An extensive use of local produce, particularly in an area of such abundance and quality as north Northumberland, has a number of advantages.
Not only does it support the local economy and jobs, but it’s also much greener and better for the environment, something that we don’t all care about but should.
That’s why it was both reassuring and pleasing to open the menu at the Dunstanburgh Castle Hotel on Sunday and read on the first page that it is the only hotel in north Northumberland that has been awarded a Gold Award for Green Tourism in recognition for the ethical way that it is run.
It also assures diners that they take pride in their meals, ‘using only the best of local seasonal produce wherever we can’.
We arrived at the pretty, white building on the main road through Embleton on perhaps the sunniest Sunday of the year so far, which meant that the hotel looked dazzling and inviting from the outside.
Heading inside, you pass down a corridor to the small bar area and head to the left into the restaurant area.
There were a number of people dining, but we were offered a choice of table and decided to sit in the more open area by the window as it was bright and airy on such a nice day. In the midst of winter, I imagine further into the room would be cosy and intimate though.
Turning our attention to the menu, I was pleased that while Sunday roast was on offer, we weren’t limited solely to beef and trimmings.
A separate lunch menu with quite a few options was also available alongside a bar menu featuring baguettes. soups and the like.
With an eye on meaty main courses, we both decided to go for fish to start – why would you not on the north Northumberland coast?
I had the Seahouses crabcakes with avocado dressing (£6.25), which were just the right size for a starter, packed full of crab meat and with a crispy coating.
The avocado dressing was creamy and something that I hadn’t really had before, but it was tasty and worked well with the crabcakes.
Equally as local and equally as tasty was the Swallow’s oak-smoked salmon and smoked salmon pate (£7.25), which again was a good portion with two rolled-up slices of smoked salmon and a healthy dollop of pate.
Just as some fishcakes can be mostly potato and not much fish, so can some mousee/pates be mostly cream and not much fish. Neither was the case here.
Sundays aren’t really Sundays without a roast in my view, but the varied menu tempted me away from what I would on any other occasion have chosen – roast topside of Northumbrian beef (£8.95).
Instead I was drawn to the 8oz homemade Castle burger (£11.50), which was described as a huge burger feast.
The tasty meat was served inside a bun from the Running Fox bakery at Felton and of course I added the cheese – from Doddington Dairy – for £1.
The accompaniments were ample and delicious as well, with homemade coleslaw in the burger, lovely handcut chips, crispy onion rings and a sweet and tangy red onion marmalade.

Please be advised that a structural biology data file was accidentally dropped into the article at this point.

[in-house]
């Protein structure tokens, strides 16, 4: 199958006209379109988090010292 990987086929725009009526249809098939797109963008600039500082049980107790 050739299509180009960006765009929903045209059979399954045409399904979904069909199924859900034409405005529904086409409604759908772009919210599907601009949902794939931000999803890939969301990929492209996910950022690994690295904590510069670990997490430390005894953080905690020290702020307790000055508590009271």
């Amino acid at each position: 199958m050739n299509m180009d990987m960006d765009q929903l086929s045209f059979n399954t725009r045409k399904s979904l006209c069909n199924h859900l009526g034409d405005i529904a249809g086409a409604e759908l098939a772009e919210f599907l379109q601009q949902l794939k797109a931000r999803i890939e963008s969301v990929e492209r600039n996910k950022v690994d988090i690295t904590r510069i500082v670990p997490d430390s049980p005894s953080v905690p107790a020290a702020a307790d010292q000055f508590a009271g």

However, the traditional option didn’t disappoint either and the roast shoulder of Ingram Valley lamb (£8.95) went down very nicely too.
It was served with roast potatoes, a large Yorkshire pudding and gravy and accompanied by an appetising bowl of vibrant and fresh vegetables including carrots, broccoli and suede.
The promised ‘huge feast’ of my burger, coupled with a generous portion of lamb across the way, meant that there was no way that we were going to be able to manage desserts.
However, we did have an espresso each, which is just one option of coffee that can also be enjoyed as part of an afternoon tea menu.
As would be expected, the hotel offers a fairly extensive wine list and the verdict from the other side of the table was that the Pinot Grigio – one of the two whites offered by the glass – was very good.
There were two real ales on tap with one being local in terms of from a North East brewery (Jarrow’s Rivet Catcher) while the other was from West Yorkshire.
Service was professional but friendly, attentive but not intrusive and all the extras such as warm bread and butter, water and the like were provided.
A WEALTH OF OPPORTUNTIES FOR EATING
As previously mentioned, Sunday lunch was on offer as well as the normal lunch menu, both of which are served every day as are morning coffee, afternoon tea and all-day sandwiches.
The evenings offer a great deal of choice as well with an a la carte menu (similar to the lunch menu) and seasonal specials menu in the Castle Grill Room or a four-course Table d’Hote menu in the hotel restaurant.
SELECTION FROM THE MENU
Soup of the day......£4.50
Field and oyster mushrooms in a light garlic cream sauce......£5.25
Terrine of the day with red onion marmalade......£5.25
English goat’s cheese bruschetta......£5.75
Breast of free-range chicken with wild mushroom sauce......£10.95
Beer-battered fillet of sustainable cod......£11.25
Supreme of Loch Duart salmon with crayfish, lemon and caper sauce......£12.95
Whitby scampi tails......£10.25
Sauteed oyster and field mushrooms in a red wine sauce......£9.95
Butternut squash and sweet potato Thai red curry......£9.95
Quality of food......9
Value for money......7½
Use of local food......9
Access for disabled......6
Toilet for disabled......No
Verdict: A very tasty lunch that certainly didn’t skimp on the portions. You can’t grumble at the commitment to local food.
Contact: 01665 576111 or visit the Dunstanburgh Castle Hotel online.